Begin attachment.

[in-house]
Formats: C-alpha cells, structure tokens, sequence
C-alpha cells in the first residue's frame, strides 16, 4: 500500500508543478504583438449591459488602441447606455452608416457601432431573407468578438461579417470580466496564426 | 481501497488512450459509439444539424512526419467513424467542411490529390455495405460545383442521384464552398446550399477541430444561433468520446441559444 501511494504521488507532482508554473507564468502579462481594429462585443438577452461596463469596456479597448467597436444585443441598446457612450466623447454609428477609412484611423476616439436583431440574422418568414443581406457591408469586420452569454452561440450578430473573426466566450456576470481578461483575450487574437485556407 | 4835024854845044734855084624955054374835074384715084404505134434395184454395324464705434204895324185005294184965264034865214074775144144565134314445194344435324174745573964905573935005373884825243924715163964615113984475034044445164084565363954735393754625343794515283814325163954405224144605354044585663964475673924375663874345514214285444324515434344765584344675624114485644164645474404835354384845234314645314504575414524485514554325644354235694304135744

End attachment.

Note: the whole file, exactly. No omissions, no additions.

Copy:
[in-house]
Formats: C-alpha cells, structure tokens, sequence
C-alpha cells in the first residue's frame, strides 16, 4: 500500500508543478504583438449591459488602441447606455452608416457601432431573407468578438461579417470580466496564426 | 481501497488512450459509439444539424512526419467513424467542411490529390455495405460545383442521384464552398446550399477541430444561433468520446441559444 501511494504521488507532482508554473507564468502579462481594429462585443438577452461596463469596456479597448467597436444585443441598446457612450466623447454609428477609412484611423476616439436583431440574422418568414443581406457591408469586420452569454452561440450578430473573426466566450456576470481578461483575450487574437485556407 | 4835024854845044734855084624955054374835074384715084404505134434395184454395324464705434204895324185005294184965264034865214074775144144565134314445194344435324174745573964905573935005373884825243924715163964615113984475034044445164084565363954735393754625343794515283814325163954405224144605354044585663964475673924375663874345514214285444324515434344765584344675624114485644164645474404835354384845234314645314504575414524485514554325644354235694304135744